Choosing the Right Percentage for Your Stock Option Plan


Where BC-based companies go to grow

February 1, 2016

Choosing the Right Percentage for Your Stock Option Plan

This is twelfth in a series of blogs on launching, growing and ultimately selling a technology company, with a corporate finance focus.  Topics include cap structures, equity plans, financing, corporate partnering, board matters and how to achieve a successful exit.

So you have determined you need a stock option plan for your company to incent your employees. To continue the analogy from my previous blog, you need to build a team of sled dogs to pull the sled, and you need to incent them with some tasty dog biscuits. So, where to start?  

Step 1: Set up a plan

A stock option plan, abbreviated as either SOP or ESOP (the latter meaning employee stock option or share ownership plan), is simply a plan to grant a certain number of stock options to employees over time.  These plans are sometimes misnamed, since stock options are typically granted not just to employees but also to senior officers, board members, advisory board members and even consultants. If you adopt a formal written plan (which you should), you should make sure it allows the Board wide discretion as to whom options can be granted. They are a useful company building tool, and make for happy sled dogs.

Step 2: Understand the math

Option plans are typically between 10% to 20% (and I have seen 30% or more) of the issued share capital of the company.  Option amounts are not factored into the “undiluted” share capital, but instead represent future dilution. It constitutes future dilution because options are simply the right to buy shares, not issued shares. The shares are only issued when the options are exercised — if they are never exercised they never become part of the company’s issued share capital. I see this mistake all the time in cap tables, creating confusion over who owns what percentage of the company.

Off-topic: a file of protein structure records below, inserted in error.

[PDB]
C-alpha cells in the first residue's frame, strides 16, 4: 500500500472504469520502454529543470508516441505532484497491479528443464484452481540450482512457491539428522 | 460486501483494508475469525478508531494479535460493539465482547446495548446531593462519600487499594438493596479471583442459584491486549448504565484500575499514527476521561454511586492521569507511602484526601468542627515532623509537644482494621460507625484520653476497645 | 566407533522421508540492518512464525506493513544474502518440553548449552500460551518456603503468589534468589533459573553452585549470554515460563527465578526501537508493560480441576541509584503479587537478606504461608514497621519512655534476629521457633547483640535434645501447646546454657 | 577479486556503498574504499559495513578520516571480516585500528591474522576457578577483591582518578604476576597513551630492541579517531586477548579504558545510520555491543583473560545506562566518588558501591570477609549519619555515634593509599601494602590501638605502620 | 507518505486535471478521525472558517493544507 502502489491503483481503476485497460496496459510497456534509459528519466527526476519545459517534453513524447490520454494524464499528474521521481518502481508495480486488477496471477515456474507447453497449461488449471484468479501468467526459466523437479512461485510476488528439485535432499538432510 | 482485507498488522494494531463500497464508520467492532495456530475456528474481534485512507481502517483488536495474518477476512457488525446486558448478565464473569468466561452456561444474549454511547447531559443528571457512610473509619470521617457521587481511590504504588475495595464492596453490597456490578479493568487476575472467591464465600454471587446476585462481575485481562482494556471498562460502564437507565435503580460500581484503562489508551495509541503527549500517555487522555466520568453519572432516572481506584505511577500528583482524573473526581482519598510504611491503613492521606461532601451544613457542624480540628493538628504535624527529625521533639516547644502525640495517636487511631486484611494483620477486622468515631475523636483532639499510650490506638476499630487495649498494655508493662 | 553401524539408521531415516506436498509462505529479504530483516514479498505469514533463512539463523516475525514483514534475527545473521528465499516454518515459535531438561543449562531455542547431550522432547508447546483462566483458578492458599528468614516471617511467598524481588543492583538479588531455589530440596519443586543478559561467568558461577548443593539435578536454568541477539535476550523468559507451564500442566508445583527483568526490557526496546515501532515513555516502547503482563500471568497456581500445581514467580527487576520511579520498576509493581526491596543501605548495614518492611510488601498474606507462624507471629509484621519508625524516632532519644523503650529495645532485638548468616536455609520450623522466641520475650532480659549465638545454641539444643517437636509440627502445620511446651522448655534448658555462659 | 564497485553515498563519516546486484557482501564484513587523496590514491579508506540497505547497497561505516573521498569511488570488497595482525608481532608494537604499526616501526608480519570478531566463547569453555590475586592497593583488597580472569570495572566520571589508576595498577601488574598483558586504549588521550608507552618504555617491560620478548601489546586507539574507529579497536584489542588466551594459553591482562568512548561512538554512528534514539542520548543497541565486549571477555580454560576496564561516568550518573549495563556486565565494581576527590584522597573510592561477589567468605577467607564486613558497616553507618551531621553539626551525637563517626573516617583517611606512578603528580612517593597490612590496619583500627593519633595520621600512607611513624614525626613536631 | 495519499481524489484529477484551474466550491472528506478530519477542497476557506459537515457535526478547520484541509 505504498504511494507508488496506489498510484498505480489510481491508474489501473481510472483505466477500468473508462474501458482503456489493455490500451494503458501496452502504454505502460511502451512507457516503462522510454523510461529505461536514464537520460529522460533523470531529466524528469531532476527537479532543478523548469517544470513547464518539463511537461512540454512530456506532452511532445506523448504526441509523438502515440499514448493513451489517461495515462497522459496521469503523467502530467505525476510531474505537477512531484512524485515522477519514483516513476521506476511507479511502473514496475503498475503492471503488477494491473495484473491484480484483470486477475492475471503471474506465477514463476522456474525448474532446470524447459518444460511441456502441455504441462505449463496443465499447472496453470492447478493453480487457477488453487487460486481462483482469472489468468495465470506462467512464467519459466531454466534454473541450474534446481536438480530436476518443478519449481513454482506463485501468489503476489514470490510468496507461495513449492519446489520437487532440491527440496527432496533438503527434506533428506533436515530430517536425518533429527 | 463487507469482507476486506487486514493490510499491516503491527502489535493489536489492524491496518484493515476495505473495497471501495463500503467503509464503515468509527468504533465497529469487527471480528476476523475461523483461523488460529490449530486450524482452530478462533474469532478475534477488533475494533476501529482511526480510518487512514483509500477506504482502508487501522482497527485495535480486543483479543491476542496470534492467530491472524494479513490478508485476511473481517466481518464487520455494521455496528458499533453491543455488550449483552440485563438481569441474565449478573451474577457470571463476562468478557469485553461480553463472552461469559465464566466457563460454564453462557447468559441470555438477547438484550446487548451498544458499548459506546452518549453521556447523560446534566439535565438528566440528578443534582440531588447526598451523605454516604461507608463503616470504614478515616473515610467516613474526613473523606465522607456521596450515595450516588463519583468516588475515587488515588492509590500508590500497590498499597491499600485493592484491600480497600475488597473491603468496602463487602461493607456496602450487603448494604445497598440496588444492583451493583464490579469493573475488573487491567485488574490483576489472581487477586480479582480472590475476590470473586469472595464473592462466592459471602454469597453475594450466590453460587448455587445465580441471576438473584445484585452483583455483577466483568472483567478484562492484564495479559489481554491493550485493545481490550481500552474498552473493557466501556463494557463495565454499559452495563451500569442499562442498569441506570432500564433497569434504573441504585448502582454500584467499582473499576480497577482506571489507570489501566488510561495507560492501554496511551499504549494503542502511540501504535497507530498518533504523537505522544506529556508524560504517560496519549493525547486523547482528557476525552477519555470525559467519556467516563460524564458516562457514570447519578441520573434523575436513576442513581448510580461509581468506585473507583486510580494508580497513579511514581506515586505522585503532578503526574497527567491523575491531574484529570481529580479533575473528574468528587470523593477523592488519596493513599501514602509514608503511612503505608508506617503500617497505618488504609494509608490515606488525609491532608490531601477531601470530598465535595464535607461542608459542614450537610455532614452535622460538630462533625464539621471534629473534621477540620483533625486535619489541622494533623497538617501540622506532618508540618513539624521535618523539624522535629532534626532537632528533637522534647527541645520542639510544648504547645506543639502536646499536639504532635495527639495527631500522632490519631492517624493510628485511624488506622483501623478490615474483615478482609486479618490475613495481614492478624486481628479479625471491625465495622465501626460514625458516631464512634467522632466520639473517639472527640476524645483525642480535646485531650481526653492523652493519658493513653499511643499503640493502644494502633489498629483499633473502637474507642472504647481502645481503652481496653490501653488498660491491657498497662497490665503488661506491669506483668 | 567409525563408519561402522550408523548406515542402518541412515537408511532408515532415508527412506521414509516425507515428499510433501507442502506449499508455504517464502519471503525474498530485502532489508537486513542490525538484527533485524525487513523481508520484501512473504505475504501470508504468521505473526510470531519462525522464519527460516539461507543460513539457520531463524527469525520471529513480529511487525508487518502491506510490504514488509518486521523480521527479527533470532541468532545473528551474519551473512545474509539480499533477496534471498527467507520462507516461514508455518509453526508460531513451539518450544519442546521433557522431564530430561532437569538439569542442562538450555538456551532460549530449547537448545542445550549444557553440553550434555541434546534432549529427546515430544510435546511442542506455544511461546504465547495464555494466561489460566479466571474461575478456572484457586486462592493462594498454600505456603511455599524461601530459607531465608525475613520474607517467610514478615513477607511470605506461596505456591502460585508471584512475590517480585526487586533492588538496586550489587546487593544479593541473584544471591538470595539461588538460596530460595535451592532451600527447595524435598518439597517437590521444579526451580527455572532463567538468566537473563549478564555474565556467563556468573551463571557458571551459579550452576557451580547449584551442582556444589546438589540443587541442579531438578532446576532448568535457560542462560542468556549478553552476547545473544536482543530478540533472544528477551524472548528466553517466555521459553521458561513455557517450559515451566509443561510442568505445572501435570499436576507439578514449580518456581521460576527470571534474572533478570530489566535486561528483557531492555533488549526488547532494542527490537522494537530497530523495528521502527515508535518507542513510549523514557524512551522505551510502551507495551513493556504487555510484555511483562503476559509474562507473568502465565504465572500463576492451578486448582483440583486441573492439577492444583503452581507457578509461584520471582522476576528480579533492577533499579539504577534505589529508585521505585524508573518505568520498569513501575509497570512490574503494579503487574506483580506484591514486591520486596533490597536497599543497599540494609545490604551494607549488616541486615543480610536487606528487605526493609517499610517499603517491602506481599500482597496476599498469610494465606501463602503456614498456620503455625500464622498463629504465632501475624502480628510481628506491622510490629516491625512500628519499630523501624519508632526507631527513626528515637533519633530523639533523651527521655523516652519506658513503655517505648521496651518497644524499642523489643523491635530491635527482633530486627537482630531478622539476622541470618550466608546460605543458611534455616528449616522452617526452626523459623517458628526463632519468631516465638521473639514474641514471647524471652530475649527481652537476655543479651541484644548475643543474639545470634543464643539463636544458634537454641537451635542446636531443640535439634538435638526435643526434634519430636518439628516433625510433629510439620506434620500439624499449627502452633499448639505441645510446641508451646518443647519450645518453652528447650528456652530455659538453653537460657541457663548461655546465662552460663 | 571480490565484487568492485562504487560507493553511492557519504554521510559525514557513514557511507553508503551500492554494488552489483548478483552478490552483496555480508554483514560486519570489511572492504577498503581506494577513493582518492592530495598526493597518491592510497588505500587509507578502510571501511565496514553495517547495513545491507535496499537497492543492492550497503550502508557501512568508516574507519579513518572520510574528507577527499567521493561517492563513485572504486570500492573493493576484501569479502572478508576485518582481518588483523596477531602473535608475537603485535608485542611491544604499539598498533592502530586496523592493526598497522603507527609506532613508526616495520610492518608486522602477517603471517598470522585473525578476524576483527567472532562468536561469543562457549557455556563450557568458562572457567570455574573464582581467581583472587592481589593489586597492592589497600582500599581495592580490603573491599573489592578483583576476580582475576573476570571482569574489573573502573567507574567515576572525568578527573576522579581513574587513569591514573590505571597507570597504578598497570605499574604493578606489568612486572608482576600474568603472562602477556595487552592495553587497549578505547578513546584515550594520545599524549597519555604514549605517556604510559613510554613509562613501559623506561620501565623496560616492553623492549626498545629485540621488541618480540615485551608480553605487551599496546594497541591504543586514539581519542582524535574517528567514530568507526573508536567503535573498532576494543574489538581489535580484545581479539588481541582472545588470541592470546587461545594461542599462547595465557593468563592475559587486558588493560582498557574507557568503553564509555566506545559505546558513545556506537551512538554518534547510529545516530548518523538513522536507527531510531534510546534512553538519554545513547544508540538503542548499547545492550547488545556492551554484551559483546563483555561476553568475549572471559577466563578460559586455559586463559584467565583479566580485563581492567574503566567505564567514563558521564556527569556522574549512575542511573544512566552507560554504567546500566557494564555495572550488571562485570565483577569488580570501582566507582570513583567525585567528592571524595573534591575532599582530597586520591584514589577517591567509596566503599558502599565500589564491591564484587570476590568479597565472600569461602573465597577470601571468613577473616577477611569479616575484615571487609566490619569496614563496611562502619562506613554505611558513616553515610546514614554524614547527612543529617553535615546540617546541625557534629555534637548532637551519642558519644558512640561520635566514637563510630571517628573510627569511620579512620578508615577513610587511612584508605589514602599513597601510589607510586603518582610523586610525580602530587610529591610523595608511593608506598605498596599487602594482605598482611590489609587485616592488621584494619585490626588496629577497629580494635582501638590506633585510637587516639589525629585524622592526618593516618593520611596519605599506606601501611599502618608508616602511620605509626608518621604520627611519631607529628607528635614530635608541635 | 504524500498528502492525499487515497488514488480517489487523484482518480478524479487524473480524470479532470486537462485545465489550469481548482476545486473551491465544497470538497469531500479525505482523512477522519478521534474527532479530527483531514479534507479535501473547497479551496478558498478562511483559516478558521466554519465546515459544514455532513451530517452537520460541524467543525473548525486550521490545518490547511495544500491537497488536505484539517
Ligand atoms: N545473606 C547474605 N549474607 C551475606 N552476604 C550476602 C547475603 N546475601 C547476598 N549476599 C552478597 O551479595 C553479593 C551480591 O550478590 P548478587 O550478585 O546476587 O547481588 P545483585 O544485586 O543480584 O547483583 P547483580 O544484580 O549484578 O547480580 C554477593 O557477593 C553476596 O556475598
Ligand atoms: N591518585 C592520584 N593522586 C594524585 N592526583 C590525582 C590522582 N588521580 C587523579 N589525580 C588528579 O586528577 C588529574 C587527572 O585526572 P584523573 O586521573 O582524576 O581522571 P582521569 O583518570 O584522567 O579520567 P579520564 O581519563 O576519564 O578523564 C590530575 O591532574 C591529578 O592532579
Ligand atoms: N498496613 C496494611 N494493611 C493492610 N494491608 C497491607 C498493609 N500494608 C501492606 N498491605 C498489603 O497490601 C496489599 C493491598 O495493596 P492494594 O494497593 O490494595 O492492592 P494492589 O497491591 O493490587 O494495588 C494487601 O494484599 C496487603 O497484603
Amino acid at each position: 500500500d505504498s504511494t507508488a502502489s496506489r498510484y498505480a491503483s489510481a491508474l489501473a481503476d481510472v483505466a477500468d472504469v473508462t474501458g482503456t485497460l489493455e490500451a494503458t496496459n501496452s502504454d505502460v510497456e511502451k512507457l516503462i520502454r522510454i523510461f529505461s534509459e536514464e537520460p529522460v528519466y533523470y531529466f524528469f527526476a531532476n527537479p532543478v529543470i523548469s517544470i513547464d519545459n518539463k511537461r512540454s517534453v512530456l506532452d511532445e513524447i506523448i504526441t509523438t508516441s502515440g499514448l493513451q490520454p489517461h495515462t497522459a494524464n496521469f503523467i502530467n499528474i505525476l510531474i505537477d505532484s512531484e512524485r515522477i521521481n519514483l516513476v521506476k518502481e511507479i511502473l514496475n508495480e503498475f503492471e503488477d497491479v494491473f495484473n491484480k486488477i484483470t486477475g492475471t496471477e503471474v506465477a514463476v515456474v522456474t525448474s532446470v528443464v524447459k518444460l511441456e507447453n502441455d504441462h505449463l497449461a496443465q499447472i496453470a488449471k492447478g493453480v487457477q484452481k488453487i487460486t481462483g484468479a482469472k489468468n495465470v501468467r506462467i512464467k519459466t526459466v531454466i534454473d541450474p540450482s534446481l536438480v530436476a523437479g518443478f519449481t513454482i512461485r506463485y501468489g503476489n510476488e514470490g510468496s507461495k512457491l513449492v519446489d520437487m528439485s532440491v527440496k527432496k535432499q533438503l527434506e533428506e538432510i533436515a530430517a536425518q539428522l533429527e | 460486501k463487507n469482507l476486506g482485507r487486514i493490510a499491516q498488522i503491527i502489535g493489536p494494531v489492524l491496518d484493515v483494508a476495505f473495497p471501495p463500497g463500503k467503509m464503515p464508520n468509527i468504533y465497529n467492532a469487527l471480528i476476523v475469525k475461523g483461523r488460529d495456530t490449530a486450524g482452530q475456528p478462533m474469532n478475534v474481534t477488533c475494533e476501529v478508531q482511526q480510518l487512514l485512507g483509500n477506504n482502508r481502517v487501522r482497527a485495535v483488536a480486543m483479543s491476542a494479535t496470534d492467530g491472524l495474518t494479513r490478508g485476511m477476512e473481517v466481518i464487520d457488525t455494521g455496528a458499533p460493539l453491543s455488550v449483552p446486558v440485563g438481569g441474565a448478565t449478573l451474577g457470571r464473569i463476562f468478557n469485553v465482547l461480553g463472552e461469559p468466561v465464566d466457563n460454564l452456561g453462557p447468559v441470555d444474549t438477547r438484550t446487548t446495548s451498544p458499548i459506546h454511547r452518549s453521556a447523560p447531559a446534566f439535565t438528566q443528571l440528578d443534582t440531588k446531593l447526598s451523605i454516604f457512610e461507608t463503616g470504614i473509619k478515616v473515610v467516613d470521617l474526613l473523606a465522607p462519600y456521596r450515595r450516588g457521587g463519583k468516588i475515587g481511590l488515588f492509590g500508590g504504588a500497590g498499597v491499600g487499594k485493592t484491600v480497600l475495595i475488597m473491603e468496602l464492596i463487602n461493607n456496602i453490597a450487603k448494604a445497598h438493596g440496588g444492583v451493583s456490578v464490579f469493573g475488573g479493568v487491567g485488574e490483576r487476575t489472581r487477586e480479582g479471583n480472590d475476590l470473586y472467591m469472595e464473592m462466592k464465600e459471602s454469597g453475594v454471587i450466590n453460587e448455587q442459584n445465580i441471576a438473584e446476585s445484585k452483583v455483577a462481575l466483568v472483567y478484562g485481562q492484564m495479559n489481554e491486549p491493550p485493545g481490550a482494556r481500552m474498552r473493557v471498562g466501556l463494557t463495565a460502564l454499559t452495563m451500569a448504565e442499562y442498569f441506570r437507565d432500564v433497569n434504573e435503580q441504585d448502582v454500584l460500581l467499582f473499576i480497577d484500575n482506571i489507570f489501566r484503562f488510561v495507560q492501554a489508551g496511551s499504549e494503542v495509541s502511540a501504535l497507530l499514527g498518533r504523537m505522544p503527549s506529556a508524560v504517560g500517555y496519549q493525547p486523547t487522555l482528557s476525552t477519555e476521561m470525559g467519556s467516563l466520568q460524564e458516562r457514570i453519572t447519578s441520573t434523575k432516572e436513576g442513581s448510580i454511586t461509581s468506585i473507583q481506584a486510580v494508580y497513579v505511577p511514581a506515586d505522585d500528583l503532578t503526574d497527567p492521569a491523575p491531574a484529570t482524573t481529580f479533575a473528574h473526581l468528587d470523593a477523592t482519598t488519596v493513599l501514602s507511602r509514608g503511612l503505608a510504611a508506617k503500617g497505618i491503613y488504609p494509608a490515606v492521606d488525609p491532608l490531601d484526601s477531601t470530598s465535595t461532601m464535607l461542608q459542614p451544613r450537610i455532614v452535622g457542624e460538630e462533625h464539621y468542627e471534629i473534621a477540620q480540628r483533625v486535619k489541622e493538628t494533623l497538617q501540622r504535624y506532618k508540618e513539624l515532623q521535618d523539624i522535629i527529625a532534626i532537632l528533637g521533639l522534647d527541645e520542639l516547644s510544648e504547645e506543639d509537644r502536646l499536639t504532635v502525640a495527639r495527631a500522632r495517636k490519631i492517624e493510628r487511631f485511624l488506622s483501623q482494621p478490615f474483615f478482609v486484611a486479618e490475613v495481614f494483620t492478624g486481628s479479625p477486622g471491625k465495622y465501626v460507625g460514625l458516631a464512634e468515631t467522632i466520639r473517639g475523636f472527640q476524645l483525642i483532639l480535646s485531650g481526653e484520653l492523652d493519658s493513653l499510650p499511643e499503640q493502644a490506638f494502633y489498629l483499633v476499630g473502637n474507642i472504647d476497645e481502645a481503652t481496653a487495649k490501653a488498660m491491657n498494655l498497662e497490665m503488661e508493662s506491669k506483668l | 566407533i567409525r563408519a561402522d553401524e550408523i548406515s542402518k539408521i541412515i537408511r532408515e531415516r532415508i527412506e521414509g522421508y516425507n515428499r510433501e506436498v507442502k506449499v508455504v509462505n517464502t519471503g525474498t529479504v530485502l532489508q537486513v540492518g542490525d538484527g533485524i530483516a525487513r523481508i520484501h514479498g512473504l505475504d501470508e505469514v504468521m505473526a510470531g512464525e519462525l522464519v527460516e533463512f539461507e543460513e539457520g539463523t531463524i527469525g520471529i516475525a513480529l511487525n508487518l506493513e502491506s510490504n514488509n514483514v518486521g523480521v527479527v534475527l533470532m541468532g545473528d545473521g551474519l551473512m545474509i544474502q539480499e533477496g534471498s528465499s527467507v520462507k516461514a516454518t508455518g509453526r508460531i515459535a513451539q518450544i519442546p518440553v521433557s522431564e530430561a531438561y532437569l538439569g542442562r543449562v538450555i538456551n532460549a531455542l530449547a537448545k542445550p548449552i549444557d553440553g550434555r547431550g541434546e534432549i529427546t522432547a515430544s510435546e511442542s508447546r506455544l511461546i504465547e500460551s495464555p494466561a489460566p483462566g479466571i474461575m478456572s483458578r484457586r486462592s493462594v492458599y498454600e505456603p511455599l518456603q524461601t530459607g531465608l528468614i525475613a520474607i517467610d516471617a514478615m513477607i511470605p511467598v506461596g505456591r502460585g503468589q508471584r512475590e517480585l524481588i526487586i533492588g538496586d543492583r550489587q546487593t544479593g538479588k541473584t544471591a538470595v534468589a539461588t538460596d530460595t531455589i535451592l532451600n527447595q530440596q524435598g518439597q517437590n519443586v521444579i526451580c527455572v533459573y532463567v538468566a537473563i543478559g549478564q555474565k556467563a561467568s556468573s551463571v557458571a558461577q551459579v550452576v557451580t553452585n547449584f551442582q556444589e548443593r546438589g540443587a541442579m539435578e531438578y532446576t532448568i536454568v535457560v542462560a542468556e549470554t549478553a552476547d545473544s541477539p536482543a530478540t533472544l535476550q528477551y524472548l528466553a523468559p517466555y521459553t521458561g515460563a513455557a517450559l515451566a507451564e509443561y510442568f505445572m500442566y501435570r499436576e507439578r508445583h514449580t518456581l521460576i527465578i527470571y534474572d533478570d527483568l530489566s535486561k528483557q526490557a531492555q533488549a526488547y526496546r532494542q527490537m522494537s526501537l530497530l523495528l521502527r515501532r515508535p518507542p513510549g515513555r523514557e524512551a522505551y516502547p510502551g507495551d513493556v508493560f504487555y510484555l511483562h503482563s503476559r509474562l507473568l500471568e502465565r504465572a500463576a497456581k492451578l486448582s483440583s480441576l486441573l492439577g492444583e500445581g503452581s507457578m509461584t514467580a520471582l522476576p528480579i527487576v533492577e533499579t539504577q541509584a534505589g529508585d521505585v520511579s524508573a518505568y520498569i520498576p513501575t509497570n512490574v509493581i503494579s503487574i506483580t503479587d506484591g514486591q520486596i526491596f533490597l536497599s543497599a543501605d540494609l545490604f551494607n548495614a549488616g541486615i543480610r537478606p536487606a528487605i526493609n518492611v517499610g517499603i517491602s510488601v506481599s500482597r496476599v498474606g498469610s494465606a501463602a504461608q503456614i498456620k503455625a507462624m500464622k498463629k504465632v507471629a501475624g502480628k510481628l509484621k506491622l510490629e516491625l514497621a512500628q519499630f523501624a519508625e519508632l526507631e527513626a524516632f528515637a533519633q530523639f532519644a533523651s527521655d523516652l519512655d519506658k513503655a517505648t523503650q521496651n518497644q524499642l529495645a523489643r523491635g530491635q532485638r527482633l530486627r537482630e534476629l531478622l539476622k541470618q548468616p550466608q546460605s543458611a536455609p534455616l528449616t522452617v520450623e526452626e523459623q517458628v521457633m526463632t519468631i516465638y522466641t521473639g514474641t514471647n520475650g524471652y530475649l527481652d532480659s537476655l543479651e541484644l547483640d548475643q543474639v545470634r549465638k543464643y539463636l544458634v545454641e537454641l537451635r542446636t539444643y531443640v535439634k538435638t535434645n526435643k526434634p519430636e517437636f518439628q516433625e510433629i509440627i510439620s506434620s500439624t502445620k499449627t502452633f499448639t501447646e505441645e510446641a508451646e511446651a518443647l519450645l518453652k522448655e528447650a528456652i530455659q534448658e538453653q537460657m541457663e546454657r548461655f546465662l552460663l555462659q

Cap table calculations: Theory vs. practice

how to set up a stock option planSo, let’s look at an example. If a company has 8,200,000 shares issued and outstanding and its stock option plan is equal to 20% of that, it means there would be 1,640,000 stock options available for grant under the plan.

The number of stock options available under the plan do not form part of the 8,200,000 issued and outstanding shares. But if, and only if, all of the stock options are granted, and if, and only if, they are all ultimately exercised, would they be added to the total issued share number. The options constitute potential dilution and the total is referred to as the “fully-diluted” share capital. The fully-diluted share capital in this example is theoretically 9,840,000 shares.

how to set up a stock option planHowever, companies rarely grant every option in their ESOP. So, more accurately, the fully-diluted number should be based on the actual number of stock options which have been granted (since it is unlikely that all 1,640,000 will have been granted at any given time). So, if the company has only granted 1,000,000 of the options available in the plan, the fully-diluted share capital is more accurately only 9,200,000 shares.